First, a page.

There is also the practise of omitting the reading of the names of the officers and members, the Brethren in such cases forming a line and the one at the head advancing separately from the rest to deposit his ballot when the preceding brother leaves the box.
The Master having inquired of the Wardens if all have voted, then orders the Senior Deacon to "take charge of the ballot-box." That officer accordingly repairs to the altar, and takes possession of the box Should the Senior Deaeon be already in possession of the box, as in other methods of balloting we have mentioned, then the announcement by the Master may be "I therefore declare the ballot closed." In either case the Senior Deacon carries it, as before, to the Junior Warden, who examines the ballot, and reports, if all the balls are white, that "the box is clear in the South," or, if there is one or more black balls, that "the box is foul in the South." The Deacon then carries it to the Senior Warden, and afterwards to the Master, who, of course, make the same report, according to the circumstance, with the necessary verbal variatious of ''West'' and ''East.'' If the box is clear-that is, if all the ballots are white---the Master then announces that the applicant has been duly elected, and the secretary makes a record of the fact. But if the box is font, the Master inspects the number of black balls; if he finds only one, he so states the fact to the Lodge, and orders the Senior Deacon again to prepare the ballot-box. Here the same ceremonies are passed through that have already been deseribed. The balls are removed into one compartment, the box is submitted to the inspection of the Wardens, it is placed upou the altar, the roll is called, the members advance and deposit their votes, the box is scrutinized, and the result declared by the Wardens and Master. If again one black ball be found, or if two or more appeared on the first ballot, the Master announces that the petition of the applicant has been rejected, and directs the usual record to be made by the Secretary and the notification to be given to the Grand Lodge.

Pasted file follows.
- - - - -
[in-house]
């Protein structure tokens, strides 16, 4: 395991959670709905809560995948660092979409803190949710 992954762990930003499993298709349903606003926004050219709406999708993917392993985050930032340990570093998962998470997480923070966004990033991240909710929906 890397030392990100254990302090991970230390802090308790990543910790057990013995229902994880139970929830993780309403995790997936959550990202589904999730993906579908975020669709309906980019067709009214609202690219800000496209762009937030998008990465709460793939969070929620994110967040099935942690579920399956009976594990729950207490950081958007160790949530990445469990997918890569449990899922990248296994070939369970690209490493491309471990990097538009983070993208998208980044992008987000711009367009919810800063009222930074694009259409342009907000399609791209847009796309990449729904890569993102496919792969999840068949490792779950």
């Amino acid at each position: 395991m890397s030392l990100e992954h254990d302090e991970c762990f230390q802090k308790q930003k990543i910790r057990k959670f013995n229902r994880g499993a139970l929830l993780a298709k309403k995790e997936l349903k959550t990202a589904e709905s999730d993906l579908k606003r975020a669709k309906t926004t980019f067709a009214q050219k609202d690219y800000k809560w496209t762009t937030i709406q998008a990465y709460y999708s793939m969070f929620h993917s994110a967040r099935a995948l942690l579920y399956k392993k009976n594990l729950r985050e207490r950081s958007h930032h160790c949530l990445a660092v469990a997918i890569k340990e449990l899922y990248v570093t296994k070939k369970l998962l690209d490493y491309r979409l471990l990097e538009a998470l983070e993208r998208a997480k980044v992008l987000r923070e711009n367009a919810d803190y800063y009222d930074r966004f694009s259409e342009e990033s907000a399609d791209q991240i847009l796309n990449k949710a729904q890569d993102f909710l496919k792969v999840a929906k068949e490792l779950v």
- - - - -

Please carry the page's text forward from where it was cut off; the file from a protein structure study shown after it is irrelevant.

The Grand Lodge of Massachusetts, 1877 (see also the Constitution of 1918, page 88), provides that the "Master may allow three ballotings, at his discretion, but when the balloting has been commenced it must be concluded, and the candidate declared accepted or rejected, without the intervention of any business whatever."
Balloting for membership or affiliation is subject to the same rules. in both cases ''previous notice, one month before," must be given to the Lodge, "due inquiry into the reputation and capacity of the candidate" must be made, and "the unanimous consent of all the members then present" must be obtained.
Nor can this unanimity be dispensed with in one case any more than it can in the other. It is the inherent privilege of every Lodge to judge of the qualifications of its own members, "nor is this inherent privilege subject to a dispensation."